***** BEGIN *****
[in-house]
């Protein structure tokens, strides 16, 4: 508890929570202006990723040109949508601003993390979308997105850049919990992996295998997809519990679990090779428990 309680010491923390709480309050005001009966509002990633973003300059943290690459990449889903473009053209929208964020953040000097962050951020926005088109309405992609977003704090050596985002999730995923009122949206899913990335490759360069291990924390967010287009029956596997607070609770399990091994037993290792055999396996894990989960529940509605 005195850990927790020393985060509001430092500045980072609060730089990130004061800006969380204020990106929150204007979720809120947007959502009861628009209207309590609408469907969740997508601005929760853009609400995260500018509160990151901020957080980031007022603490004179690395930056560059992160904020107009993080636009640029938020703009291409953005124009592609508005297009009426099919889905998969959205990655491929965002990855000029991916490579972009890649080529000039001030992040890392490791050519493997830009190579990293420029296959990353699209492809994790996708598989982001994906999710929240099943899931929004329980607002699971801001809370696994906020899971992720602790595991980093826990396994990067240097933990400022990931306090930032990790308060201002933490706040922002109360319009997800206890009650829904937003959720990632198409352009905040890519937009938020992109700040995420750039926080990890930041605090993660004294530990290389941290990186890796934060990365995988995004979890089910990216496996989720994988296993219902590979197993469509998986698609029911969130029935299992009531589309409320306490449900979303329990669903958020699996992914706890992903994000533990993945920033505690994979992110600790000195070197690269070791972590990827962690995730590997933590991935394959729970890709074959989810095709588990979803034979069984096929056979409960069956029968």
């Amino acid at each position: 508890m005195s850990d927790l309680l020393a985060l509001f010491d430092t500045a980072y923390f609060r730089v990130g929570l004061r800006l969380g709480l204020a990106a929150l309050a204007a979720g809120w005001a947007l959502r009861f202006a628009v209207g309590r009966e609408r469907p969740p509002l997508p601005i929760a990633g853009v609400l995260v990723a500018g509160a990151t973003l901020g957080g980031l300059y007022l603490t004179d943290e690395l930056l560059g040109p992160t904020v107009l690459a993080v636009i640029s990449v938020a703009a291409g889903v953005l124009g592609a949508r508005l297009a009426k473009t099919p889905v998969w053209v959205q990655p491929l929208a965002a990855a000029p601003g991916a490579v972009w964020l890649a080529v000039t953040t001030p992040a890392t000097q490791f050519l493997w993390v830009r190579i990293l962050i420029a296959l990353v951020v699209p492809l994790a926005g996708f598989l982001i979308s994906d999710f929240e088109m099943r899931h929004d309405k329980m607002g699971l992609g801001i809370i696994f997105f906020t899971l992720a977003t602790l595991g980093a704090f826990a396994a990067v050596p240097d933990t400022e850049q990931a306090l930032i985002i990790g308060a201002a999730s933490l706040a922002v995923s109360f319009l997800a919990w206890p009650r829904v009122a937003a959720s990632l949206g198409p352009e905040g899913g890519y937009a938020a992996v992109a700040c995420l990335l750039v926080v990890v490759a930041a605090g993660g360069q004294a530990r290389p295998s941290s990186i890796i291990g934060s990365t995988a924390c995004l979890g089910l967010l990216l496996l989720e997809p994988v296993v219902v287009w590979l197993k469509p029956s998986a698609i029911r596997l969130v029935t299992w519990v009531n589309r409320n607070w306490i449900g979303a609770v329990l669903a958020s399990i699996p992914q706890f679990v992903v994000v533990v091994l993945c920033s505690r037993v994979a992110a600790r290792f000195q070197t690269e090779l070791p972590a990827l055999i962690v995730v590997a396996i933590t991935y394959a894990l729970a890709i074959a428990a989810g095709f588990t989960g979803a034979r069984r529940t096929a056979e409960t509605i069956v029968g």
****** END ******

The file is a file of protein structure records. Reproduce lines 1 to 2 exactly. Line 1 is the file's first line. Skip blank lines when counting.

[in-house]
């Protein structure tokens, strides 16, 4: 508890929570202006990723040109949508601003993390979308997105850049919990992996295998997809519990679990090779428990 309680010491923390709480309050005001009966509002990633973003300059943290690459990449889903473009053209929208964020953040000097962050951020926005088109309405992609977003704090050596985002999730995923009122949206899913990335490759360069291990924390967010287009029956596997607070609770399990091994037993290792055999396996894990989960529940509605 005195850990927790020393985060509001430092500045980072609060730089990130004061800006969380204020990106929150204007979720809120947007959502009861628009209207309590609408469907969740997508601005929760853009609400995260500018509160990151901020957080980031007022603490004179690395930056560059992160904020107009993080636009640029938020703009291409953005124009592609508005297009009426099919889905998969959205990655491929965002990855000029991916490579972009890649080529000039001030992040890392490791050519493997830009190579990293420029296959990353699209492809994790996708598989982001994906999710929240099943899931929004329980607002699971801001809370696994906020899971992720602790595991980093826990396994990067240097933990400022990931306090930032990790308060201002933490706040922002109360319009997800206890009650829904937003959720990632198409352009905040890519937009938020992109700040995420750039926080990890930041605090993660004294530990290389941290990186890796934060990365995988995004979890089910990216496996989720994988296993219902590979197993469509998986698609029911969130029935299992009531589309409320306490449900979303329990669903958020699996992914706890992903994000533990993945920033505690994979992110600790000195070197690269070791972590990827962690995730590997933590991935394959729970890709074959989810095709588990979803034979069984096929056979409960069956029968």